Lupin problems


I have a garden-centre-bought lupin that is growing well, except from the usual slug and snail problems.  I have sorted that, but it is still being devoured by woodlice! Does anyone know how I can prevent this as they're nibbling the flower bud as well as the leaves?

I'm also growing some lupins from seed and have several baby plants. I pricked out a few on Monday, but they're shrivelling (they're in a greenhouse). Might it be they're a bit tender? They have two sets of 'proper' leaves so I thought they'd be ok. I'm also concerned that they'll get eaten by woodlice once I plant them out!

Thanks image



  • nadiamaznadiamaz Posts: 35

    Hi Yellow Daisy,

    Sorry, no answer, but I have the same unsolved problem with lupins leaves and flower bud eaten by some pest, and would hope there is an organic way of solving it. (Relaunching the debate on the forum may bring it to the attention of a problem-solver expert...)

  • WintersongWintersong Posts: 2,436

    Firstly, Woodlice don't eat the growing parts of plants. They are nature's dustmen and are actually surviving on the dead and rotting material such as fallen leaves that quite naturally occur on even the healthiest plants.

    Secondly, seedlings should be allowed to grow on in pots or a nursery bed somewhere sheltered out of full sun, watered well and left undisturbed until next spring, when they will be big enough to join the garden. Perhaps the GH is too hot?

    Thirdly, and most importantly, slugs and snails are the cause of your nibbled flower buds, if my personal experience serves me well. Lupins are a favourite dinner and as much as you think you are dealing with the problem, evidently some slugs are managing to avoid your methods of control.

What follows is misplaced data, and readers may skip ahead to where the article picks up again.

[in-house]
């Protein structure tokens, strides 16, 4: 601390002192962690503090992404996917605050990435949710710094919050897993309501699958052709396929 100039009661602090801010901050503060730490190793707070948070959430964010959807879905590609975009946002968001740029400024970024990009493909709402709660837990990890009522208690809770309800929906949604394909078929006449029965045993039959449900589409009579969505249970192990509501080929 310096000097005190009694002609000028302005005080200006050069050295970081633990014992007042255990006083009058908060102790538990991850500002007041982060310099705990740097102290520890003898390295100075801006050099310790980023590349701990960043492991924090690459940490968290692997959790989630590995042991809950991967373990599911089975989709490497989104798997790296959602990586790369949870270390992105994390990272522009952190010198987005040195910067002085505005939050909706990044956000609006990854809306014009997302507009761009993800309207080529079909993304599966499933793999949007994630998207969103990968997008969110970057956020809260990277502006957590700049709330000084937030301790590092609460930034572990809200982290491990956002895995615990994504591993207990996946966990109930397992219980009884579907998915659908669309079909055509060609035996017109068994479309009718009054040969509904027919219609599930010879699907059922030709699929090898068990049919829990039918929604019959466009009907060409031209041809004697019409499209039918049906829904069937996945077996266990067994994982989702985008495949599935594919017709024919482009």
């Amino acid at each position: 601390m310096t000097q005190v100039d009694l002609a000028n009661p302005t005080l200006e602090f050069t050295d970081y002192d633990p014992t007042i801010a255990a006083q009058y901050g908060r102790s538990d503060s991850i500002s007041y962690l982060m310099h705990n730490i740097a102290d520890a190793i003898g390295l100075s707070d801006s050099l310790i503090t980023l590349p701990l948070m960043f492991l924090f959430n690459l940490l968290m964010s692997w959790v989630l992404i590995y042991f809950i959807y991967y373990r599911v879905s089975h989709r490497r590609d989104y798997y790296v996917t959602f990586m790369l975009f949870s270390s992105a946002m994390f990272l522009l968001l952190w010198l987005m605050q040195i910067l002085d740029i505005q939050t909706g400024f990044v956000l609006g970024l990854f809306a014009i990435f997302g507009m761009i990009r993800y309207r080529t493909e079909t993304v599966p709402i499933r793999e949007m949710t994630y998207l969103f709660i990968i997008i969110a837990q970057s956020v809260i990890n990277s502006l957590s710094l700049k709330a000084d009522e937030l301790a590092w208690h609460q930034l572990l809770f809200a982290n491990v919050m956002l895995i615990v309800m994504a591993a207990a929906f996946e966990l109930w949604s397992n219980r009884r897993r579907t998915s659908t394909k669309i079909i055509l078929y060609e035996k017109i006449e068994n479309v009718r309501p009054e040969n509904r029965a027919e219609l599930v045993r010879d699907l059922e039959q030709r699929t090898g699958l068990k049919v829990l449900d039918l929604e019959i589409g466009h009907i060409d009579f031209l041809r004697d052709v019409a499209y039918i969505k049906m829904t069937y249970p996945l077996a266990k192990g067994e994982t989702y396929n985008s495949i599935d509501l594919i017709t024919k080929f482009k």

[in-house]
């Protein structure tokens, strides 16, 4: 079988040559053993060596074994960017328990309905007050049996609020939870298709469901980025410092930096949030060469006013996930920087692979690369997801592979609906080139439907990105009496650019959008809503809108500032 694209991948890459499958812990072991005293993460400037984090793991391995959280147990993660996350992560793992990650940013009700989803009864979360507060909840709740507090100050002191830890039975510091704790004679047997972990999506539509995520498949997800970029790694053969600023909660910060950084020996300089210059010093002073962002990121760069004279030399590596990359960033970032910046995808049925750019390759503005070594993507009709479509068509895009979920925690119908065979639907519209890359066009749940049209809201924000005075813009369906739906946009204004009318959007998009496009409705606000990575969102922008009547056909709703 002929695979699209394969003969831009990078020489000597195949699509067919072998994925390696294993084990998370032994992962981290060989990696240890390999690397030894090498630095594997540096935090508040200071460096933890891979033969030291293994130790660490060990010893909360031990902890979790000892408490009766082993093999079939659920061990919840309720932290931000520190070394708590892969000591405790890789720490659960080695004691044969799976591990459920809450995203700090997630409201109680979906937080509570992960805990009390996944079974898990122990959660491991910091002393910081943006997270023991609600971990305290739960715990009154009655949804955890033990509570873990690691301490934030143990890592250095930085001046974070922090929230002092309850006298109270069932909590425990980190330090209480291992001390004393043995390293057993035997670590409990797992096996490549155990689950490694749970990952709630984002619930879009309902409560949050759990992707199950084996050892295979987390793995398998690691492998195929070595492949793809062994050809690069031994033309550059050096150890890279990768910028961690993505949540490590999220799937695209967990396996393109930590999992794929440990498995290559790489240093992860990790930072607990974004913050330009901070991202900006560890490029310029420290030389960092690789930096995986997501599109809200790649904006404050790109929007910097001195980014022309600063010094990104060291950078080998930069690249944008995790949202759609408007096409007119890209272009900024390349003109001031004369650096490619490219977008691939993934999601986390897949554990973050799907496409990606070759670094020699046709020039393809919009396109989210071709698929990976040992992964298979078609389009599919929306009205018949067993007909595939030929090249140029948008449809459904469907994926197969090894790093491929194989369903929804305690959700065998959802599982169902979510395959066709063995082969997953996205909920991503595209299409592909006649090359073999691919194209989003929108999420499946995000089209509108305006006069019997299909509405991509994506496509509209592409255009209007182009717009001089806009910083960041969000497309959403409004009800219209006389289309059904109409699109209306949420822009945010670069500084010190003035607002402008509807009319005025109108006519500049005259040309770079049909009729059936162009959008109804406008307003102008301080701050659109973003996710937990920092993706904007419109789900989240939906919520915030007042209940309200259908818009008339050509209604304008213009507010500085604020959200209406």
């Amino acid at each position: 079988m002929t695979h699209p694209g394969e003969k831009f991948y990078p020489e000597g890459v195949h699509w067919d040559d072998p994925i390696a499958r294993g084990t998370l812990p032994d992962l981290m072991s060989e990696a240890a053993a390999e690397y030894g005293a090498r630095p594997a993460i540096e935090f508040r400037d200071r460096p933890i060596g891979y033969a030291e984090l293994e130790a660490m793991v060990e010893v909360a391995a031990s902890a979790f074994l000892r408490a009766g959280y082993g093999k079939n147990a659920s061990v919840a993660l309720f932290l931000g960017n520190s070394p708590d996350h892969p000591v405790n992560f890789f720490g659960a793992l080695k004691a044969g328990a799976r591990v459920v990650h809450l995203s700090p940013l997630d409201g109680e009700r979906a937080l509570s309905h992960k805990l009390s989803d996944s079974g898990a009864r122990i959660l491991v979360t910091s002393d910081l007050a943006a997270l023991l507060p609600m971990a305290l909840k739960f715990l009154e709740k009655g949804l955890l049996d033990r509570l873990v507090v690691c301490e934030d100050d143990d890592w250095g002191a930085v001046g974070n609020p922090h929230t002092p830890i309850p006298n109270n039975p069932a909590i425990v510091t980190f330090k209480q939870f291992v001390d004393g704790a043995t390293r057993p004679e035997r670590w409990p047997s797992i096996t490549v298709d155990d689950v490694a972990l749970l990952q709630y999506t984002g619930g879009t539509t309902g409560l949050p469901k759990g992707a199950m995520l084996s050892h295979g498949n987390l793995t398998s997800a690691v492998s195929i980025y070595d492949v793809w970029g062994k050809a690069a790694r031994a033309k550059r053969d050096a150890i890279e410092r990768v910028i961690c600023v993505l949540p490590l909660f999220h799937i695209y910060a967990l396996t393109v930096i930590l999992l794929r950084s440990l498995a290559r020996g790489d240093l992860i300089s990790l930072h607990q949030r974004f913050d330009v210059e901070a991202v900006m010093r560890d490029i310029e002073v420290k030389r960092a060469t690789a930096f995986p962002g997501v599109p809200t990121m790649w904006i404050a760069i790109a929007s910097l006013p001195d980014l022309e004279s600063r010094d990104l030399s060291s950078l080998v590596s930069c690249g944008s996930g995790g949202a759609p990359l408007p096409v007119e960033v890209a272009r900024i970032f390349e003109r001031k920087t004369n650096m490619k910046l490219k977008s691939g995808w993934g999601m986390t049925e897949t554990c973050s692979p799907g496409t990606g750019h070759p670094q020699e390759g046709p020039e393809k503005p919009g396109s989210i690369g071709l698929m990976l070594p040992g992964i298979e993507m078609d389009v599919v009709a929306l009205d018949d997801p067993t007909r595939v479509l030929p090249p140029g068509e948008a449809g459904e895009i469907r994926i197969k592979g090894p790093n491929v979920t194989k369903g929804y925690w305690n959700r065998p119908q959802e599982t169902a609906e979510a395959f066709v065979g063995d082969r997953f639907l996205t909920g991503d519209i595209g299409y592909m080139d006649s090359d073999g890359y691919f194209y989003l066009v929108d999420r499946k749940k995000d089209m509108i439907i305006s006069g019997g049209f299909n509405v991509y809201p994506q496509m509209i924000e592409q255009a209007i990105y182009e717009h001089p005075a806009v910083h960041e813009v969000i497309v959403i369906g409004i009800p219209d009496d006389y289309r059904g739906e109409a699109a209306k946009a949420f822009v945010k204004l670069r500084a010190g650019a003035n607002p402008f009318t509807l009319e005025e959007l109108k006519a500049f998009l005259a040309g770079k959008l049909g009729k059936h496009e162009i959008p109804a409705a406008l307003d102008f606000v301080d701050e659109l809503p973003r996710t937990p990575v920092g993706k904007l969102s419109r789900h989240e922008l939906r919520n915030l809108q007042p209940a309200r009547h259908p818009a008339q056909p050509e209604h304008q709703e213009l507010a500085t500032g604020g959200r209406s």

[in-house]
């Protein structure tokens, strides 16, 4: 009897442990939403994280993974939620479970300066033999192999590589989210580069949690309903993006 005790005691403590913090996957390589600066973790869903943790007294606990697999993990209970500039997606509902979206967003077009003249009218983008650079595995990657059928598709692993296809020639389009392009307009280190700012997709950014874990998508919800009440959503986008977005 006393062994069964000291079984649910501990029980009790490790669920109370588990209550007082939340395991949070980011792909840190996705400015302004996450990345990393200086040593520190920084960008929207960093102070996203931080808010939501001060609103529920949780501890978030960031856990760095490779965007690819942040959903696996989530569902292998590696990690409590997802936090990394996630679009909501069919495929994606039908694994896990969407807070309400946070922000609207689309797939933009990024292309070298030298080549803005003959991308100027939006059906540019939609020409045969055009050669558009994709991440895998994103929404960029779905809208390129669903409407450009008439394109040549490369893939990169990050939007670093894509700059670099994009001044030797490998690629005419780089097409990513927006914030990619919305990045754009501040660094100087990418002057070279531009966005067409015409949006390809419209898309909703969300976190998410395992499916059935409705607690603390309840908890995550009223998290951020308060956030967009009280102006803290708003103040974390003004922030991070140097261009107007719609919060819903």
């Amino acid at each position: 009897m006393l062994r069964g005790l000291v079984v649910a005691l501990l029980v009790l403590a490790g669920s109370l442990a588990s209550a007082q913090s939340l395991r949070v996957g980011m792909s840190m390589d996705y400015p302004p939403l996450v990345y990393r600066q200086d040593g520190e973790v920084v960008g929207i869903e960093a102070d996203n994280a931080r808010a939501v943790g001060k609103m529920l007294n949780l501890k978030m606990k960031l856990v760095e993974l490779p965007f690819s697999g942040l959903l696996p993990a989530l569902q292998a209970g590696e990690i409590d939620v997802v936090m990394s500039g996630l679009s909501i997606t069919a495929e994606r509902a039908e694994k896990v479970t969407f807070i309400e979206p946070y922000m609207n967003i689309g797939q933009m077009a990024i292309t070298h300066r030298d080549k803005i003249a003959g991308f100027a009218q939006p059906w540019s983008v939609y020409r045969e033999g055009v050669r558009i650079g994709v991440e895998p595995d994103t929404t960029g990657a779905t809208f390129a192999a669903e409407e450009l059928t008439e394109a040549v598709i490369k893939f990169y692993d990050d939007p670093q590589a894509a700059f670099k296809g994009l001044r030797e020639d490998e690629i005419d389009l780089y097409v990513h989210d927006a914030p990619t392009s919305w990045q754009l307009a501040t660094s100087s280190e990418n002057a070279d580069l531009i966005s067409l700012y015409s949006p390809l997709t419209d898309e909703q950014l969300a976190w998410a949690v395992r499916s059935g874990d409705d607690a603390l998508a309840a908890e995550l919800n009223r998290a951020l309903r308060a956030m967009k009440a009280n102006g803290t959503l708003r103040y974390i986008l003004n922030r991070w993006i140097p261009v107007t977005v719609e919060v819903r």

I would heap grit onto the crown of the plant in a diameter that equals the outer most leaf touching ground, in the case of Lupins which are mostly upright, this shouldn't be too tricky. But slugs and snails hide inside the rosettes where the flower buds are forming, the same as with Eremurus (Foxtail Lily) and Kniphofia (Redhot Poker) and you must be vigilant at this time or you will have no flowers to speak of, let alone much plant left.

    A small sprinkling of blue pellets will help matters if that idea doesn't offend you and you might also try some late night slug runs with a torch and/or garlic spray on the leaves and buds until the problem is within normal bounds.

    Good luck!

  • franco6832franco6832 Posts: 105

    its ironic how we struggle and fuss over growingcertain  plants in our gardens, and at times u go out on the trains and country walks and these same plants grow happily on railway verges without a care in the world. i travel between london bridge and east croydon often, and just before u arrive at east croydon ( on the slow line)  there are loads of lupins standing tall among all the brambles and weeds. it always brings a cheer to my face. i guess, its nature trying to tell me it can do it better and in a spectacular way too. lol

  • WintersongWintersong Posts: 2,436